BEIJING — Jung Chang sees herself as the fabled child who voices the unspeakable truth that the emperor has no clothes.
Ms. Chang, who left China in 1978 and now lives in London,
believes that was one effect of her first book. And she says she'll play that role again with her next work.
Her first book -- the widely acclaimed "Wild Swans," published in 1991 and recently released in paperback -- introduced many Western readers to the horrific details of China's 1966-76 Cultural Revolution by matter-of-factly recounting her own family's sad history.
"Most people in China have had similar experiences -- they know the facts-- but they still can't speak out," Ms. Chang says.
"In China, you still need someone to spell things out. Since I live abroad, I am in a privileged position and able to act like the child. I'm able to say that the emperor has no clothes."
Then what better topic for her next book than Mao Tse-tung?
In his last decade of life, Communist China's founding father became a modern-day emperor as he set in motion the disastrous, ultra-leftist political campaigns of the Cultural Revolution.
"China is so much more open today, but there's still a fear of Mao deeply embedded in the Chinese psyche," Ms. Chang says.
"His picture still hangs in Tiananmen Square. If you denounce Mao, you're still denouncing the whole system. The Communist Party knows he made tremendous mistakes, but it fears really discussing them because that might wake up people's anger and resentment."
Readers moved by "Wild Swans" -- the story of Ms. Chang's family from her grandmother's birth in 1909 to her own departure from China -- may wonder if she will write an objective biography of the man who caused her so much sorrow.
Her father's collapse
Maoist political attacks, for example, led to the mental collapse of her father, a particularly upright Communist Party member. He died in 1975 at the age of 54, as the Cultural Revolution was ending.
But Ms. Chang is determined to find the truth of Mao. She is researching and writing the biography with her husband, British historian Jon Halliday. And as with some of the literature that emerged from the Holocaust of World War II, the life-affirming dignity of "Wild Swans" comes not from anger, but her calm and thorough rendering.
"Mao played such a huge role in my life -- he dominated the first 26 years of my life -- but I feel like I don't know the whole picture yet," she says. "Of course, I have personal feelings, but I hope they won't interfere with a scholarly biography."
rTC Ms. Chang also does not solely blame Mao for the Cultural Revolution: "He generated an environment in which people's worst instincts could come out, in which it was OK for people to torture and kill. So it's more than Mao; it's the system. It involves so many people. There is this tremendous personal responsibility that so many people in Chinese society still haven't come to grips with."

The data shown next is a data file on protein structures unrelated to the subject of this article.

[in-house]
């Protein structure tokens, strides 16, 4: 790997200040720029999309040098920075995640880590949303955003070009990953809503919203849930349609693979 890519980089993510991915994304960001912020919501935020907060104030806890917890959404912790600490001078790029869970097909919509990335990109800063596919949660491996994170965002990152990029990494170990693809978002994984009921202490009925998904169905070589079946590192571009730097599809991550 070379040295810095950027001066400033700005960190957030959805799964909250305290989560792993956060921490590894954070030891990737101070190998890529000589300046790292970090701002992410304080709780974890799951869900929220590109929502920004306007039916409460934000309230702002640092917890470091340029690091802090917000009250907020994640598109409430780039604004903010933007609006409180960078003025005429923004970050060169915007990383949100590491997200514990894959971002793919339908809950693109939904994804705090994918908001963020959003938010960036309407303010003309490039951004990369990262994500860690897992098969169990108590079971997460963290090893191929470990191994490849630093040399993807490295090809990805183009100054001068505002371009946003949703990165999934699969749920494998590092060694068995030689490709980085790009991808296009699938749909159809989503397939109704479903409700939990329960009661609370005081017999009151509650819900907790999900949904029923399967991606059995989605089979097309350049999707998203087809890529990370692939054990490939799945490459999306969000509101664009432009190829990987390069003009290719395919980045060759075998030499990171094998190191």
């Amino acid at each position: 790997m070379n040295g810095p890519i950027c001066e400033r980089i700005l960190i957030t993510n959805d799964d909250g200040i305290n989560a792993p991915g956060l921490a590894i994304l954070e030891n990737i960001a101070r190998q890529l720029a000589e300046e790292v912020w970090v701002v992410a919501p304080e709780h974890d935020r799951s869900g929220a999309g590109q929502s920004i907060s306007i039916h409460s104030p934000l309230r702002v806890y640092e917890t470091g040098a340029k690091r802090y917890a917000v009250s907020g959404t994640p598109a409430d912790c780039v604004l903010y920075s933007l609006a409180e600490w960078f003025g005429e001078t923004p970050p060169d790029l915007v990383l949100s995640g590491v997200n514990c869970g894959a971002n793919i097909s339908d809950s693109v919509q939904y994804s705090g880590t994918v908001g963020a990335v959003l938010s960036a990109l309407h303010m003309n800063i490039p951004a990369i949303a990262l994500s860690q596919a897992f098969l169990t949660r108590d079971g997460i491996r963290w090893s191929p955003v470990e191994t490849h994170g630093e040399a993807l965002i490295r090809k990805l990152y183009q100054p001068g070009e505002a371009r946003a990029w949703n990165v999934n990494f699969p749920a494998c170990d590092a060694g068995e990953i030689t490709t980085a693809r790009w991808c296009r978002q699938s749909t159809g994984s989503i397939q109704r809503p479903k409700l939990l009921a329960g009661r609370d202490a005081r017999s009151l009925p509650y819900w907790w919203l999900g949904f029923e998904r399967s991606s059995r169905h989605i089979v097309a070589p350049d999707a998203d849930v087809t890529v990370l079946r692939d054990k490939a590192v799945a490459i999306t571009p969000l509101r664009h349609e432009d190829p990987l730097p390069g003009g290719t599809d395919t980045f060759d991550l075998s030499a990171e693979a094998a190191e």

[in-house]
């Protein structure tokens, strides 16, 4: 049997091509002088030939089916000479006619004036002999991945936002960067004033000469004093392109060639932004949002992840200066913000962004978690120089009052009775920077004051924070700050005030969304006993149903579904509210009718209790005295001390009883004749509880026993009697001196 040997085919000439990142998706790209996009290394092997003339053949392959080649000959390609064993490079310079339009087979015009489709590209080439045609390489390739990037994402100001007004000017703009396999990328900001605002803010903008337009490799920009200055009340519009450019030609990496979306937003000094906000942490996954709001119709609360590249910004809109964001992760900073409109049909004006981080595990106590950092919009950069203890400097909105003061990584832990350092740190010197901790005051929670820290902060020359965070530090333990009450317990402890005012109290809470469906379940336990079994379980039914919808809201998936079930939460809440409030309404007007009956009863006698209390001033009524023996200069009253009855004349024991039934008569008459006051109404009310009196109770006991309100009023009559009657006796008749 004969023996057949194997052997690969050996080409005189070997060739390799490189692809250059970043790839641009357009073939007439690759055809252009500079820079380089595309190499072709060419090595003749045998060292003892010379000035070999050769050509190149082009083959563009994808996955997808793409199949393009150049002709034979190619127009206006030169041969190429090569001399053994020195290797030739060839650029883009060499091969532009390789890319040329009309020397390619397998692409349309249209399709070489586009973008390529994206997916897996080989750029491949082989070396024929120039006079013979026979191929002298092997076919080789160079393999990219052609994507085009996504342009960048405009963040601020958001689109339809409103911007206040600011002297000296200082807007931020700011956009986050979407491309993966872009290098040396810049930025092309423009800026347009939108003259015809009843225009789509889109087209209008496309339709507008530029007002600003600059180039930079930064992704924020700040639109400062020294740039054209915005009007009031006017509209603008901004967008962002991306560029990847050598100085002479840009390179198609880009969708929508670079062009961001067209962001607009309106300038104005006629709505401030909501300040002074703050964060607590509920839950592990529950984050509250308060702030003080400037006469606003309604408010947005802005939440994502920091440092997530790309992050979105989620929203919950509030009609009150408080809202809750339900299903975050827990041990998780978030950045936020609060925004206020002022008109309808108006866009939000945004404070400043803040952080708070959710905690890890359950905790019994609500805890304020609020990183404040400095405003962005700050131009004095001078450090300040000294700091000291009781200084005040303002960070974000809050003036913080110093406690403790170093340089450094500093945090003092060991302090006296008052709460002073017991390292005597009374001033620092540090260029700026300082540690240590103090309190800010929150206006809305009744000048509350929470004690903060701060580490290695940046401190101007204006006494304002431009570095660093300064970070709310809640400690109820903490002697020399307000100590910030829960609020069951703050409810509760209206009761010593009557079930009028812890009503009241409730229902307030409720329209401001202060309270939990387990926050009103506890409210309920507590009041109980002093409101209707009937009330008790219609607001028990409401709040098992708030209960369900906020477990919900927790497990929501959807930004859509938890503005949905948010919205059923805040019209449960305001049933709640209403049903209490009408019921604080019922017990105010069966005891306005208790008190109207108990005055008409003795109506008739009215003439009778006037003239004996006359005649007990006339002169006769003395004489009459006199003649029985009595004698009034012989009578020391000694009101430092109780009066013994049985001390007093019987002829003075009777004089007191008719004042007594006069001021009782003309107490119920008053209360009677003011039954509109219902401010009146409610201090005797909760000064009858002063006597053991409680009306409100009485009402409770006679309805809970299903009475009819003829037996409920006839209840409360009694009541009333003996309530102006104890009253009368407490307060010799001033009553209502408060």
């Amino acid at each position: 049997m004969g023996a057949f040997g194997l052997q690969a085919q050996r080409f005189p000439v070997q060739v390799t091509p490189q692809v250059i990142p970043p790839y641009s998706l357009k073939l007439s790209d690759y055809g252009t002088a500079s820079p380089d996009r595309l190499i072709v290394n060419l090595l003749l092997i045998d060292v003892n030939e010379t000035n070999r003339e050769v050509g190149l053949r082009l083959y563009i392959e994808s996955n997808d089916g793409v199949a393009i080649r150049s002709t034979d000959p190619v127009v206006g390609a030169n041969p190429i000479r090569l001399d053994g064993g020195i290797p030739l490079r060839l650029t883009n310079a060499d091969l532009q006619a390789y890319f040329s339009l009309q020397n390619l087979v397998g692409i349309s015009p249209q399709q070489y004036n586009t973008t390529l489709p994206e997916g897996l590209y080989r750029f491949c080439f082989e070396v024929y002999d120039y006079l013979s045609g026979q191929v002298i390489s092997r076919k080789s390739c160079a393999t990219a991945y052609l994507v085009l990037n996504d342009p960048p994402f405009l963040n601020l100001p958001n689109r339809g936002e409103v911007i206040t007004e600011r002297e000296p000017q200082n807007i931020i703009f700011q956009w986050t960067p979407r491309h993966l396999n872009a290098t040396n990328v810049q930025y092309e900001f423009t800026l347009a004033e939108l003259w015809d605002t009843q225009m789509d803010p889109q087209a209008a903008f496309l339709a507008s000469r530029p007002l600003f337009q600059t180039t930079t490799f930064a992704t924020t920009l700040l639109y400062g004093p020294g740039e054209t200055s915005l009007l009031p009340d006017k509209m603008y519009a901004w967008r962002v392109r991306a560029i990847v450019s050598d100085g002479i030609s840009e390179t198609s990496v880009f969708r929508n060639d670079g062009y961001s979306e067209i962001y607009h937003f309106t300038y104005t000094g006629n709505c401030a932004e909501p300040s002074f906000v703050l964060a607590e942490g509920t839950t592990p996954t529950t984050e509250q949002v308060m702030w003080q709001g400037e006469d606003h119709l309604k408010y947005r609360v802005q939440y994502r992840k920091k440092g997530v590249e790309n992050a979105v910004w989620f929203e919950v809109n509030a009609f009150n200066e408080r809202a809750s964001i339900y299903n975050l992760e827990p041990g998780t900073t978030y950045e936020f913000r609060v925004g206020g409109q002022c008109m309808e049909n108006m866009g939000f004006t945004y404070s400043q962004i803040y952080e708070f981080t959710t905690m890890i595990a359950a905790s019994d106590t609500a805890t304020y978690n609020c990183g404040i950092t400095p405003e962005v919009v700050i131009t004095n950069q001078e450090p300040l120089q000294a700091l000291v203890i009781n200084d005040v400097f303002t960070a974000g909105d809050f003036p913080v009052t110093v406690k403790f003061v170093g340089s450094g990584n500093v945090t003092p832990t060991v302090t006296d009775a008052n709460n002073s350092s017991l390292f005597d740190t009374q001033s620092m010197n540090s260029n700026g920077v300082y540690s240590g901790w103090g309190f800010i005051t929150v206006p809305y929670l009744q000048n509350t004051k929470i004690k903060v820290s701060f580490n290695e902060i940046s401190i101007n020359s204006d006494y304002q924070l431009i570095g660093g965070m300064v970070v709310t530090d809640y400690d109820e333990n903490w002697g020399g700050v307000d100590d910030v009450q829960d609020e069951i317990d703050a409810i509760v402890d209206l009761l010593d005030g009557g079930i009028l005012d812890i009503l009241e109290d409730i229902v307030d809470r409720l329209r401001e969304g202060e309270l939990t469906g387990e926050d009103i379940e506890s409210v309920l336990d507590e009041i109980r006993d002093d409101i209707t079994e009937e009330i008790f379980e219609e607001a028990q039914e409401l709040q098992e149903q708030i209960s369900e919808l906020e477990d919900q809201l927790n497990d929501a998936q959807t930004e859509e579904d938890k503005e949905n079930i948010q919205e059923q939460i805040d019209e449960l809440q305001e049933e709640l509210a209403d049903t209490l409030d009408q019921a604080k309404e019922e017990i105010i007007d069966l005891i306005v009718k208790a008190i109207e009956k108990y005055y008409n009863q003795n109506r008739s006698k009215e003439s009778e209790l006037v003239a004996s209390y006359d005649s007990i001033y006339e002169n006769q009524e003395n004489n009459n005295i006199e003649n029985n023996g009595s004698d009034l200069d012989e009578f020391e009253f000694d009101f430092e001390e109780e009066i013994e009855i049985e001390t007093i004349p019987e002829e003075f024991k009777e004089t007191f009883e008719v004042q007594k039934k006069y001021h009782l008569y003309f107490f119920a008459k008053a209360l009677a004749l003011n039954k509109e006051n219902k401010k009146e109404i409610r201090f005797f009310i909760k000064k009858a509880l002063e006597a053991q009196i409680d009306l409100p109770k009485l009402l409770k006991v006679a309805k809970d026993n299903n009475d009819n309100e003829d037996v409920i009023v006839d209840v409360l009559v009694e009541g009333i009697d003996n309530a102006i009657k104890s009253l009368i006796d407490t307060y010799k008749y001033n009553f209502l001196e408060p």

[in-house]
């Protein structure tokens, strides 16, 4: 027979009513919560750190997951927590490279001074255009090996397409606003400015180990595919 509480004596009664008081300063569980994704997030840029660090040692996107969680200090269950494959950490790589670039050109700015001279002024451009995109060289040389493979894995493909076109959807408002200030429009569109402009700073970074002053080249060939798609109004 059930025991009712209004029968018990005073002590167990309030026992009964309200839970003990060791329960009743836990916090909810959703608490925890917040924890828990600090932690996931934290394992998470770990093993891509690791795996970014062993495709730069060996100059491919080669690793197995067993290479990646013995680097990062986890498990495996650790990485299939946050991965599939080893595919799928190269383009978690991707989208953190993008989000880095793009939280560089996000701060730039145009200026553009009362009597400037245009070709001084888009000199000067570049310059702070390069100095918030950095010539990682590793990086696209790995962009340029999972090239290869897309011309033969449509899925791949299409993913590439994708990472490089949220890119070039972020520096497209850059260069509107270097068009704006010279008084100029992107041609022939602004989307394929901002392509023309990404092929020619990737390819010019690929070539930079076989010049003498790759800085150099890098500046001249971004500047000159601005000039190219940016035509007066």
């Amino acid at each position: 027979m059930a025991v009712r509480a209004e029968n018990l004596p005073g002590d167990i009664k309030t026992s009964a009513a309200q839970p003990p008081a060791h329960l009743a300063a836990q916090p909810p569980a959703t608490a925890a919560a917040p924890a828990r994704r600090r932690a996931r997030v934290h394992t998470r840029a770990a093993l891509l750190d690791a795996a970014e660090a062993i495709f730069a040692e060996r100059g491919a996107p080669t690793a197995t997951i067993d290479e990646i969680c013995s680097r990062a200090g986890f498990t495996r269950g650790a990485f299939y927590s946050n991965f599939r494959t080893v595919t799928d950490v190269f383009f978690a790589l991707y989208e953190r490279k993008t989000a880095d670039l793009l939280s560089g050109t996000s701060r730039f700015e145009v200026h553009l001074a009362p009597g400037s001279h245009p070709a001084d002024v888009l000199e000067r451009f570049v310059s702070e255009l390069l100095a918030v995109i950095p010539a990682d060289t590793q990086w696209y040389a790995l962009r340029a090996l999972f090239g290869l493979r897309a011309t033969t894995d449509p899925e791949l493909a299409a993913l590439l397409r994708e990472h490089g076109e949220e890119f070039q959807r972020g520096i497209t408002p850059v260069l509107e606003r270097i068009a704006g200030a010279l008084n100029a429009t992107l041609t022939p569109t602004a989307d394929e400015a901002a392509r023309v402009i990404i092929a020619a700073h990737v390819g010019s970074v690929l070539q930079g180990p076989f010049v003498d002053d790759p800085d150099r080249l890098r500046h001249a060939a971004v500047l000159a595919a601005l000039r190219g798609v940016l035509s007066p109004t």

Thus her interest in Mao should not at all be confused with the popular revival throughout China these days of the Great Helmsman's image on laminated cards, badges and buttons -- often as a talisman of good fortune and sometimes even as a latter-day god of justice.
The Mao renaissance coincides with government-sponsored hoopla attending the 100th anniversary of his birth in December. But in this era of newly free Chinese markets, it frequently boils down to just money-making gambits.
The Mao mania even includes the recent opening here of several "theme" restaurants intended to tap into the apparent nostalgia among some of Ms. Chang's generation for their experiences in the Chinese countryside, to which they were sent as youth during the Cultural Revolution to be educated by the hardships of peasant life.
Ms. Chang's generation -- now in their 40s -- often is called China's "lost" generation, because the turmoil of their formative years cost many the chance for formal education. At the new restaurants they can eat simple fare, such as salted pork and fish, that even many Chinese peasants nowadays disdain.
Ms. Chang, 42, also spent time in the Chinese countryside, including a stint as a village's "barefoot doctor" or largely untrained medic. For her, there is no nostalgia.
"Maybe with the passage of time your memory tends to stick to nicer things, and there were some beautiful things in the countryside, like the landscape," she says. "But I seriously doubt that the people who opened that restaurant want to go back to the country and live like peasants."
The same is perhaps even more true for Ms. Chang, whose refined life in England these days is far removed from the still harsh realities of rural China.